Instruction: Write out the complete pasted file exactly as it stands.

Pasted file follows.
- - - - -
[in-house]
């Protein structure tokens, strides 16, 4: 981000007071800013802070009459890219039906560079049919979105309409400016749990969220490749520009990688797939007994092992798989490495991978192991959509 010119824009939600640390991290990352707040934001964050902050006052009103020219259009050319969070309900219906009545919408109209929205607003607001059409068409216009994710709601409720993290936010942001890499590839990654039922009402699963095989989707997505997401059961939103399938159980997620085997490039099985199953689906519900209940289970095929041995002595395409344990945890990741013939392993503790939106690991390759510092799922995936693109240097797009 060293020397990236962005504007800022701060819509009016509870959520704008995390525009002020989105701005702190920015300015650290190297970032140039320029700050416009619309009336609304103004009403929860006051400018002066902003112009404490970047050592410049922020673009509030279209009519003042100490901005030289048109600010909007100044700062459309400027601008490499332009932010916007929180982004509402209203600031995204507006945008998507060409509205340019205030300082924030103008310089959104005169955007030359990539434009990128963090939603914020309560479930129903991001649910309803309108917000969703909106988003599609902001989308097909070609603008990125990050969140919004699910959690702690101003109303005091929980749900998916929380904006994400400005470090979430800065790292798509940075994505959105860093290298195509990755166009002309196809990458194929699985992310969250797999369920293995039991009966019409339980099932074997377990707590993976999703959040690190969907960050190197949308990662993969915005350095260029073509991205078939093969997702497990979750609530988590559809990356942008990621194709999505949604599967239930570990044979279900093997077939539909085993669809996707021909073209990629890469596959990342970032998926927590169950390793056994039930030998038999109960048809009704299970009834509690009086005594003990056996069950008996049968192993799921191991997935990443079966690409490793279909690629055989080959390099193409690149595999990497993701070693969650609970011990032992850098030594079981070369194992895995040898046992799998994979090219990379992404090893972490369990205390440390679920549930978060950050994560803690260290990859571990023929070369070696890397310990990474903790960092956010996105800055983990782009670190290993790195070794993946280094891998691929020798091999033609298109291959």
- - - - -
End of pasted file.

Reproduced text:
[in-house]
């Protein structure tokens, strides 16, 4: 981000007071800013802070009459890219039906560079049919979105309409400016749990969220490749520009990688797939007994092992798989490495991978192991959509 010119824009939600640390991290990352707040934001964050902050006052009103020219259009050319969070309900219906009545919408109209929205607003607001059409068409216009994710709601409720993290936010942001890499590839990654039922009402699963095989989707997505997401059961939103399938159980997620085997490039099985199953689906519900209940289970095929041995002595395409344990945890990741013939392993503790939106690991390759510092799922995936693109240097797009 060293020397990236962005504007800022701060819509009016509870959520704008995390525009002020989105701005702190920015300015650290190297970032140039320029700050416009619309009336609304103004009403929860006051400018002066902003112009404490970047050592410049922020673009509030279209009519003042100490901005030289048109600010909007100044700062459309400027601008490499332009932010916007929180982004509402209203600031995204507006945008998507060409509205340019205030300082924030103008310089959104005169955007030359990539434009990128963090939603914020309560479930129903991001649910309803309108917000969703909106988003599609902001989308097909070609603008990125990050969140919004699910959690702690101003109303005091929980749900998916929380904006994400400005470090979430800065790292798509940075994505959105860093290298195509990755166009002309196809990458194929699985992310969250797999369920293995039991009966019409339980099932074997377990707590993976999703959040690190969907960050190197949308990662993969915005350095260029073509991205078939093969997702497990979750609530988590559809990356942008990621194709999505949604599967239930570990044979279900093997077939539909085993669809996707021909073209990629890469596959990342970032998926927590169950390793056994039930030998038999109960048809009704299970009834509690009086005594003990056996069950008996049968192993799921191991997935990443079966690409490793279909690629055989080959390099193409690149595999990497993701070693969650609970011990032992850098030594079981070369194992895995040898046992799998994979090219990379992404090893972490369990205390440390679920549930978060950050994560803690260290990859571990023929070369070696890397310990990474903790960092956010996105800055983990782009670190290993790195070794993946280094891998691929020798091999033609298109291959």